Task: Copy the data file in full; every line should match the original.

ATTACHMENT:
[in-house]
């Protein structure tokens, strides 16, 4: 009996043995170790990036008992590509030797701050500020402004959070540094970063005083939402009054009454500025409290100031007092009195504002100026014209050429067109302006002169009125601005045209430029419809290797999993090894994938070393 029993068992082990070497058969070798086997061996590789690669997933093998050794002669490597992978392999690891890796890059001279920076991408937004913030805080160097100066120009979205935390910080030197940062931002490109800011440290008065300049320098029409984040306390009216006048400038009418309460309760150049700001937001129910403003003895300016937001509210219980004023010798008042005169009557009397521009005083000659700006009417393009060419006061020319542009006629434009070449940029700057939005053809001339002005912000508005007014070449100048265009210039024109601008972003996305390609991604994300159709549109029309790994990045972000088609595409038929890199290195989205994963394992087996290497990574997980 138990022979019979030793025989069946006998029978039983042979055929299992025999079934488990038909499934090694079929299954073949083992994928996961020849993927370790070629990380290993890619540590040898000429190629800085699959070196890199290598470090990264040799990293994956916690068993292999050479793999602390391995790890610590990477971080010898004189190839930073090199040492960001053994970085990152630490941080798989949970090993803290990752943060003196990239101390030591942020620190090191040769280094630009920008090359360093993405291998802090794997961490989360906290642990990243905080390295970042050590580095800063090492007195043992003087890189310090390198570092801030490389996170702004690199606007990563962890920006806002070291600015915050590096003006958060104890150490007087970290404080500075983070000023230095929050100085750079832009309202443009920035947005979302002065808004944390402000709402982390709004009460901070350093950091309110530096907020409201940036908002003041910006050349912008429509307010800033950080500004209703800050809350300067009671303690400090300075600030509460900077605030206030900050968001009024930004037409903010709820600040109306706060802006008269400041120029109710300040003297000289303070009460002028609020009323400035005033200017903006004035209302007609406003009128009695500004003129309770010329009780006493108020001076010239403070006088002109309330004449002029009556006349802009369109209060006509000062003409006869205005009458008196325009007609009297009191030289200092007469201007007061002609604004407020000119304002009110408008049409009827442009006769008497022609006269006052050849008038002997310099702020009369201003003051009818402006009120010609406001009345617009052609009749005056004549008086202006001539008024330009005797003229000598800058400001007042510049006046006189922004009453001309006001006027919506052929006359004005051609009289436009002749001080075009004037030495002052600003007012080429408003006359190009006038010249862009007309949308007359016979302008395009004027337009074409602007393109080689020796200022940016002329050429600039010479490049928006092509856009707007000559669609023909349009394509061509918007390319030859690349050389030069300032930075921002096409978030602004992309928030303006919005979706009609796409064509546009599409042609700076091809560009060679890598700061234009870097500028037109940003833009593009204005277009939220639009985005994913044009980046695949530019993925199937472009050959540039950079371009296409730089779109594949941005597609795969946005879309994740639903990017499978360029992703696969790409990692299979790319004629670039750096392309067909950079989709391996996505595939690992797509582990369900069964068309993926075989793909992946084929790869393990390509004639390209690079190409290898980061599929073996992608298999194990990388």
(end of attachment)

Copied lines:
[in-house]
């Protein structure tokens, strides 16, 4: 009996043995170790990036008992590509030797701050500020402004959070540094970063005083939402009054009454500025409290100031007092009195504002100026014209050429067109302006002169009125601005045209430029419809290797999993090894994938070393 029993068992082990070497058969070798086997061996590789690669997933093998050794002669490597992978392999690891890796890059001279920076991408937004913030805080160097100066120009979205935390910080030197940062931002490109800011440290008065300049320098029409984040306390009216006048400038009418309460309760150049700001937001129910403003003895300016937001509210219980004023010798008042005169009557009397521009005083000659700006009417393009060419006061020319542009006629434009070449940029700057939005053809001339002005912000508005007014070449100048265009210039024109601008972003996305390609991604994300159709549109029309790994990045972000088609595409038929890199290195989205994963394992087996290497990574997980 138990022979019979030793025989069946006998029978039983042979055929299992025999079934488990038909499934090694079929299954073949083992994928996961020849993927370790070629990380290993890619540590040898000429190629800085699959070196890199290598470090990264040799990293994956916690068993292999050479793999602390391995790890610590990477971080010898004189190839930073090199040492960001053994970085990152630490941080798989949970090993803290990752943060003196990239101390030591942020620190090191040769280094630009920008090359360093993405291998802090794997961490989360906290642990990243905080390295970042050590580095800063090492007195043992003087890189310090390198570092801030490389996170702004690199606007990563962890920006806002070291600015915050590096003006958060104890150490007087970290404080500075983070000023230095929050100085750079832009309202443009920035947005979302002065808004944390402000709402982390709004009460901070350093950091309110530096907020409201940036908002003041910006050349912008429509307010800033950080500004209703800050809350300067009671303690400090300075600030509460900077605030206030900050968001009024930004037409903010709820600040109306706060802006008269400041120029109710300040003297000289303070009460002028609020009323400035005033200017903006004035209302007609406003009128009695500004003129309770010329009780006493108020001076010239403070006088002109309330004449002029009556006349802009369109209060006509000062003409006869205005009458008196325009007609009297009191030289200092007469201007007061002609604004407020000119304002009110408008049409009827442009006769008497022609006269006052050849008038002997310099702020009369201003003051009818402006009120010609406001009345617009052609009749005056004549008086202006001539008024330009005797003229000598800058400001007042510049006046006189922004009453001309006001006027919506052929006359004005051609009289436009002749001080075009004037030495002052600003007012080429408003006359190009006038010249862009007309949308007359016979302008395009004027337009074409602007393109080689020796200022940016002329050429600039010479490049928006092509856009707007000559669609023909349009394509061509918007390319030859690349050389030069300032930075921002096409978030602004992309928030303006919005979706009609796409064509546009599409042609700076091809560009060679890598700061234009870097500028037109940003833009593009204005277009939220639009985005994913044009980046695949530019993925199937472009050959540039950079371009296409730089779109594949941005597609795969946005879309994740639903990017499978360029992703696969790409990692299979790319004629670039750096392309067909950079989709391996996505595939690992797509582990369900069964068309993926075989793909992946084929790869393990390509004639390209690079190409290898980061599929073996992608298999194990990388």